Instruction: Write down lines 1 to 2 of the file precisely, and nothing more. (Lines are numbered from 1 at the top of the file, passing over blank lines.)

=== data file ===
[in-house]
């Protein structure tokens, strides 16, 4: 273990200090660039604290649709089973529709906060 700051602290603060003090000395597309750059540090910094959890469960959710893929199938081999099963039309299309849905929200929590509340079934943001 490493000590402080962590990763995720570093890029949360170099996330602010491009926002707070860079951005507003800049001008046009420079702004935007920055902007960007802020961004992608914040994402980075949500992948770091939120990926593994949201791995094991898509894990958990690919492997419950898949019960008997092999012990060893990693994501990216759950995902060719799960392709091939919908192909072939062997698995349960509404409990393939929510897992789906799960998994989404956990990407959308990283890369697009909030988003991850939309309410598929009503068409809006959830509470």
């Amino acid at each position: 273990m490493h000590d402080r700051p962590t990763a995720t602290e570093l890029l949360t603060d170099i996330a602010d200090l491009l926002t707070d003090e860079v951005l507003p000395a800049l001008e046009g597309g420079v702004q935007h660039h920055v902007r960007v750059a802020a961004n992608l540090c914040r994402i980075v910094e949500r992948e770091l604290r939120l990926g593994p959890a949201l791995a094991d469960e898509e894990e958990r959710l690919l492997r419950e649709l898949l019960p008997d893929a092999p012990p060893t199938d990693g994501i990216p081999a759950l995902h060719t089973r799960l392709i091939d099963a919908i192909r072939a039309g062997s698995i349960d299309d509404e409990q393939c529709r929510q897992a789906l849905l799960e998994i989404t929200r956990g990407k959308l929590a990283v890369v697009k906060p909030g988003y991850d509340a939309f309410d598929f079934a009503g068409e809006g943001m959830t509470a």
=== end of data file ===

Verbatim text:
[in-house]
């Protein structure tokens, strides 16, 4: 273990200090660039604290649709089973529709906060 700051602290603060003090000395597309750059540090910094959890469960959710893929199938081999099963039309299309849905929200929590509340079934943001 490493000590402080962590990763995720570093890029949360170099996330602010491009926002707070860079951005507003800049001008046009420079702004935007920055902007960007802020961004992608914040994402980075949500992948770091939120990926593994949201791995094991898509894990958990690919492997419950898949019960008997092999012990060893990693994501990216759950995902060719799960392709091939919908192909072939062997698995349960509404409990393939929510897992789906799960998994989404956990990407959308990283890369697009909030988003991850939309309410598929009503068409809006959830509470």